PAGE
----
Tuesday, April 12, 2022

Does the NHL have a loser point or a bonus point? Here’s why it’s not just a question of semantics

This piece is about a debate, and debates can get contentious, so let’s start with the part we can all agree on. Everything in this next paragraph is indisputably true, and no reasonable person would argue with even one word of it.

The NHL’s standings system sucks. It’s ridiculous that a professional sports league gives out more points for some games than others, especially when those points are awarded in a way that encourages teams to play it safe and keep it close instead of trying to win outright. The league says they do this to keep the playoff races closer, but the system very clearly doesn’t actually do that, and is really about inflating everyone’s records so that the GMs who vote on this stuff can look like they’re having success they haven’t earned. Maybe the system made some small amount of sense in 1999 when the league was overrun with ties, but the shootout ended that issue. Today, these extra points are dumb and awful and embarrassing, a symptom of a league that’s more interested in coddling the egos of the old boys club in charge than on delivering a product that makes sense. The best time to change the system was 17 years ago. The second-best time is right now.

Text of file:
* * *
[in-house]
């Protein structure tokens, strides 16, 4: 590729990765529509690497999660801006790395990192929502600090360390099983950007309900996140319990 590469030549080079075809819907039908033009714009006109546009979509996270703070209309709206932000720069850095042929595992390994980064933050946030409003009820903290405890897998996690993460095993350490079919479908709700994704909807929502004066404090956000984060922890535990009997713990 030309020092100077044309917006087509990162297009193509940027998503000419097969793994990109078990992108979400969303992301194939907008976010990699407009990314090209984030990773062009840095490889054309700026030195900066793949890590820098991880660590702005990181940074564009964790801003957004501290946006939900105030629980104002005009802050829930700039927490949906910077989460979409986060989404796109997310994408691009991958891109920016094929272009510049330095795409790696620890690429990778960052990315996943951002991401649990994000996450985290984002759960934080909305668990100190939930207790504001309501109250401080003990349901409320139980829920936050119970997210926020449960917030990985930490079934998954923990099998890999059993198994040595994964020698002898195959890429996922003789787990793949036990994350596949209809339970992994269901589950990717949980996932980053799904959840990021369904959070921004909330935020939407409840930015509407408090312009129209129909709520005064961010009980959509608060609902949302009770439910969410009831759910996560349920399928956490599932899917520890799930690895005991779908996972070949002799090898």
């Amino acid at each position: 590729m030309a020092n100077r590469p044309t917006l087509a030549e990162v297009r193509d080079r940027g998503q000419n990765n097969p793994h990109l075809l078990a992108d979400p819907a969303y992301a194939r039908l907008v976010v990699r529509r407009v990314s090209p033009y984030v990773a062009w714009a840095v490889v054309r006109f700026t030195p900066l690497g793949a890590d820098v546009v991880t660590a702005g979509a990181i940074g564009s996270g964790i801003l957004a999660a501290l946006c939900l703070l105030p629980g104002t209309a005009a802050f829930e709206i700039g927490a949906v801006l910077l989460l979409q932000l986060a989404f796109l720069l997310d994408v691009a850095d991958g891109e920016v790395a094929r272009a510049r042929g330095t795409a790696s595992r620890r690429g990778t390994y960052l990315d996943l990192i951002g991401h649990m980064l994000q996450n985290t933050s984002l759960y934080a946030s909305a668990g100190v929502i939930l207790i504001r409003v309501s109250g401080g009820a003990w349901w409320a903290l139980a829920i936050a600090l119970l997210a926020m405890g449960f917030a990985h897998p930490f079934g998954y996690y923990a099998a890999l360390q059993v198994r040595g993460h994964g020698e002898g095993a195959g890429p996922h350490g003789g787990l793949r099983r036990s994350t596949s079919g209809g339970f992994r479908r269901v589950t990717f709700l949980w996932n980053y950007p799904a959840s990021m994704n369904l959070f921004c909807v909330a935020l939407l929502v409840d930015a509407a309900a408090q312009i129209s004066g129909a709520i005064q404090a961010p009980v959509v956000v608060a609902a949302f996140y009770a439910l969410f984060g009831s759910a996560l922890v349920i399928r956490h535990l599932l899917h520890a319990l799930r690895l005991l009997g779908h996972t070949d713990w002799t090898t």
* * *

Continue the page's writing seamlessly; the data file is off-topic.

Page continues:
Everyone nodding along? Of course you are. Now comes the contentious part.

What exactly is that extra point that the NHL gives out for some games and not others?

No really, which one is it? When a game ends in regulation, the winning team gets two points in the standings and the loser gets nothing, for a total of two. But if the game goes to overtime, it magically becomes worth three points, with the winner still getting two and the loser now getting one. But which of those three points is the extra one?

If your answer is “it doesn’t matter” then you’re wrong, and we’ll get to that. For the rest of us, there are two camps to choose from.

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